CS 6730 - Data Visualization: Principles & Applications

Instructor: John Stasko
Fall 2023
Tue,Thu 11:00 - 12:15 pm
Scheller 200

Introductory course on design principles and applications of data visualization. This course teaches best practices for visualizing datasets from diverse domains intended to help people make sense of data.

Data visualization is a rich research area that focuses on the design, development, and use of visual representations and interaction techniques to help people understand, explore, and analyze data. In this course, students will

  • Learn fundamental principles of effective data visualization.
  • Understand the wide variety of data visualization techniques and know what visualizations are appropriate for various types of data and for different goals.
  • Understand how to design and implement data visualizations using commercial and open-source software tools.
  • Know how data visualization uses dynamic interaction methods to help users explore, analyze, and make sense of data.
  • Gain an understanding of human perceptual and cognitive capabilities to the design of effective data visualizations.
  • Develop skills in critiquing different data visualization techniques in the context of user goals and objectives.

Students from a variety of disciplines are invited to take the class, as no prior experience with computer programming is expected. The course will involve using data visualization systems as opposed to coding visualizations from scratch. Students from business, science, engineering, and the arts are all welcome.

Course Format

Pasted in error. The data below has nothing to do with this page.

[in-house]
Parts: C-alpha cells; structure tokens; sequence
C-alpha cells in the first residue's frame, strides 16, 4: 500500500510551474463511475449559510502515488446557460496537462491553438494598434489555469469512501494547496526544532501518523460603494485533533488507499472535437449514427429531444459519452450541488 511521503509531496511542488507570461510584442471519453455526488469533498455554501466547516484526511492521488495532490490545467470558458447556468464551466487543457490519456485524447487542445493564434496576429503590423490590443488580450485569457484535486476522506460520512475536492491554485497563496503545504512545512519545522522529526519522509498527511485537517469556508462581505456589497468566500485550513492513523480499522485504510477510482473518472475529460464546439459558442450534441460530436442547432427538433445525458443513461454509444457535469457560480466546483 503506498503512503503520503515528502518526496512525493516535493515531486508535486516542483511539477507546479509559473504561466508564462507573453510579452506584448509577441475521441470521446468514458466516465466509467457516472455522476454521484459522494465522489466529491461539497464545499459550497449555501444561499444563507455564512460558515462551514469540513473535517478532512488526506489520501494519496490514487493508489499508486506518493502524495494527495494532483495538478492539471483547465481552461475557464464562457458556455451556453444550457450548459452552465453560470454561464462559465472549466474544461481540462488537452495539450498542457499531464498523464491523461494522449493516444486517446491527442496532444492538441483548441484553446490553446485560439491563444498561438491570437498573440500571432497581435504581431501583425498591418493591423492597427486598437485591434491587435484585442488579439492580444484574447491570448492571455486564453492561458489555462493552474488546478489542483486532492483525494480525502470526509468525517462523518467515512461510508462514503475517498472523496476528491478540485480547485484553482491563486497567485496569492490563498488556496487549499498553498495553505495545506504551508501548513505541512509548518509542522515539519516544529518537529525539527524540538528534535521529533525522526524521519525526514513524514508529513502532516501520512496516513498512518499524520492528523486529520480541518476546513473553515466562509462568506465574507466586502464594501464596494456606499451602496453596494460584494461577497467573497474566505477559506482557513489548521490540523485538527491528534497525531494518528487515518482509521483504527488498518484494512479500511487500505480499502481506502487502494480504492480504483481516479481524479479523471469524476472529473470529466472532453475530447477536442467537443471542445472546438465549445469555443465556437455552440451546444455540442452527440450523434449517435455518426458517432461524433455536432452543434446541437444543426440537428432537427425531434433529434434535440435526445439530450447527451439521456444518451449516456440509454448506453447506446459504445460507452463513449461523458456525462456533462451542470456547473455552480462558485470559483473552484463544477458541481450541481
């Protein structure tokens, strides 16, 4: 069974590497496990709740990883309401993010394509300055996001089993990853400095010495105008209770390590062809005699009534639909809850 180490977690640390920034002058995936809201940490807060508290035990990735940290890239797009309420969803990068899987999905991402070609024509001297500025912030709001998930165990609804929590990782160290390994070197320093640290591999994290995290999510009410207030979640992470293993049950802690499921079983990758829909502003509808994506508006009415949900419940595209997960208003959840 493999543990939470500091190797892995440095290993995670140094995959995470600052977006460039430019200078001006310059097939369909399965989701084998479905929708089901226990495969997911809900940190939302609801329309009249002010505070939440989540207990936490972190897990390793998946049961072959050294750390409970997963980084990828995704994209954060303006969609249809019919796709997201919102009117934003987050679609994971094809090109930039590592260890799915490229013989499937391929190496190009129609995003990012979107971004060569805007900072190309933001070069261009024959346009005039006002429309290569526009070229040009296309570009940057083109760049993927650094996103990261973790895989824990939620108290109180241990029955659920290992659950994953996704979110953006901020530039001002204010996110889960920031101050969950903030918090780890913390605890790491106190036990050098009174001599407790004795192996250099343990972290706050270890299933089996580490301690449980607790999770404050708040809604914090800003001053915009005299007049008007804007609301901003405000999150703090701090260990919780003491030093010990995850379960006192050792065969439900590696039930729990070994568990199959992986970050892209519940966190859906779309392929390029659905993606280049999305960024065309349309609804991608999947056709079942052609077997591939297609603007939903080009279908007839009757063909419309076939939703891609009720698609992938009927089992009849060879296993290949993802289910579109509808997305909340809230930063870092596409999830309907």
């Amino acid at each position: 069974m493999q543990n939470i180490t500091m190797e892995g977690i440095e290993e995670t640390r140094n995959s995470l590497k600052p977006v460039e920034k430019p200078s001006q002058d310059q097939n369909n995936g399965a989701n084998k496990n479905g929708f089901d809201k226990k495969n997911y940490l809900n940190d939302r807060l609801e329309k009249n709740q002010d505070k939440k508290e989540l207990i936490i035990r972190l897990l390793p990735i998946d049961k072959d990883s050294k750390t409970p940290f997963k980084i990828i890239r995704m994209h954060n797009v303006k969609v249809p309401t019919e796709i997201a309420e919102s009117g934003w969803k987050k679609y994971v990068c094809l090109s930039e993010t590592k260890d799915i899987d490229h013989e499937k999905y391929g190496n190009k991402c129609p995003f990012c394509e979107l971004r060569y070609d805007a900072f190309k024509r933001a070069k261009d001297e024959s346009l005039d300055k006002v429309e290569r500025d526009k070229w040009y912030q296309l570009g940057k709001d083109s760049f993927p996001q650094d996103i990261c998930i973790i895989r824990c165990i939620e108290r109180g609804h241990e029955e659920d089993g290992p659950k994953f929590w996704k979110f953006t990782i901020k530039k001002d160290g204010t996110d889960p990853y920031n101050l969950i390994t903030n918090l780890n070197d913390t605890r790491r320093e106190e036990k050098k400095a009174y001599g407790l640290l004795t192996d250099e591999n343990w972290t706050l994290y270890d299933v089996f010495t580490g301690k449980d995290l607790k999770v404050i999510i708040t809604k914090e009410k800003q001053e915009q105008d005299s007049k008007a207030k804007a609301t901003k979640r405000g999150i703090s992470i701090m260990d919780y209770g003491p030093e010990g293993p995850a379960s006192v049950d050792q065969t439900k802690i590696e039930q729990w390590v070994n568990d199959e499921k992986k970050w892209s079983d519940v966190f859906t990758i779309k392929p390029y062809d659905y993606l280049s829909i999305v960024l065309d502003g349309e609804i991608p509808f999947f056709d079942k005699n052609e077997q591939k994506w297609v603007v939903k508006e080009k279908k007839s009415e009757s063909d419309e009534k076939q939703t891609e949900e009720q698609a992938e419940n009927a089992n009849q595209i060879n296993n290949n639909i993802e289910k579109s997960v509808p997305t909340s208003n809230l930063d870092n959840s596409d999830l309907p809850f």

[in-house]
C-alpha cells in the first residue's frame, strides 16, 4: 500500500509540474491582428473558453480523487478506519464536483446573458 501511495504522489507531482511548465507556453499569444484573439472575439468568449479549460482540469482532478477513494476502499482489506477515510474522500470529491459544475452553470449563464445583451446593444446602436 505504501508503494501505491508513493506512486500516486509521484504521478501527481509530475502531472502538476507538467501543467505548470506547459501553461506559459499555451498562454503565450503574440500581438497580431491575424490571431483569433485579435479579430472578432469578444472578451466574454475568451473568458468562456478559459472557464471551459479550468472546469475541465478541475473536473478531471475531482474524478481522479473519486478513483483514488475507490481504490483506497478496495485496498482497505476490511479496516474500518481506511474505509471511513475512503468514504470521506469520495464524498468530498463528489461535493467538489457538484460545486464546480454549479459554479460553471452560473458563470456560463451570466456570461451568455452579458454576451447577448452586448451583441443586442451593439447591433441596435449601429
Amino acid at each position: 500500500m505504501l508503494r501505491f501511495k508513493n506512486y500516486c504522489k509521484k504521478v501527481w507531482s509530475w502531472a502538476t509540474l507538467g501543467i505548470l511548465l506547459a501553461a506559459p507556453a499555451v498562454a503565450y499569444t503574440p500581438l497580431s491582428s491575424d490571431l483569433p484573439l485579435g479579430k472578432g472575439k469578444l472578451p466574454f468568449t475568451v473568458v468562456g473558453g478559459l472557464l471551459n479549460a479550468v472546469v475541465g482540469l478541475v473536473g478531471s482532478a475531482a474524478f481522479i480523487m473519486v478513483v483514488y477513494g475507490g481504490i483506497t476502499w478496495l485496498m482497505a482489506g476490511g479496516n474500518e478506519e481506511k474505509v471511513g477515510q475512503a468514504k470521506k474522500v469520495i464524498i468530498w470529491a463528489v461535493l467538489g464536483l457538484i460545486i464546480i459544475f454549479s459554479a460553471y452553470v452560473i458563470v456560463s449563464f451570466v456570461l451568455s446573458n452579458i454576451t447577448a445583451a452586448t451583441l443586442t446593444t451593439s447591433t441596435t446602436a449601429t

The course will follow a general lecture/seminar style with discussions, viewing of videos, and demonstrations of and hands-on experience with visualization software. While many classes will include interactive exercises, a few specific days may wholly consist of interactive design exercises.

Grading will be based on class participation, exercises, homework assignments, and two quizzes. The weight of each assignment can be found on the assignments page.

All students are expected to attend class. Institute approved absences will be accommodated. Notify Prof. Stasko in advance, by email, if you will miss class for this reason. If you feel some other reason for absence is reasonable, email Prof. Stasko, but again, in advance.

Academic Integrity
All students in class are expected to follow Georgia Tech's principles of academic honor and integrity. Details about GT's policies can be found at the OSI web pages. For information on Georgia Tech's Academic Honor Code, please visit http://www.catalog. gatech.edu/policies/honor-code/ or http://www.catalog.gatech.edu/ rules/18/. Unless otherwise noted, all work should be strictly your own. If you have any questions about these policies, just ask your instructor. Any student suspected of cheating or plagiarizing on a quiz, exam, or assignment will be reported to the Office of Student Integrity, who will investigate the incident and identify the appropriate penalty for violations.

Accommodations for students with disabilities
If you are a student with learning needs that require special accommodation, contact the Office of Disability Services (often referred to as ADAPTS) at (404) 894-2563 or http://disabilityservices.gatech .edu/, as soon as possible, to make an appointment to discuss your special needs and to obtain an accommodations letter. Please also e-mail me as soon as possible in order to set up a time to discuss your learning needs.

Mutual Expectations
At Georgia Tech we believe that it is important to continually strive for an atmosphere of mutual respect, acknowledgement, and responsibility between faculty members and the student body. See http://www.catalog.gatech.edu/ rules/22/ for an articulation of some basic expectations that you can have of me, and that I have of you. In the end, simple respect for knowledge, hard work, and cordial interactions will help build the environment we seek. I encourage you to remain committed to the ideals of Georgia Tech while in this class and always.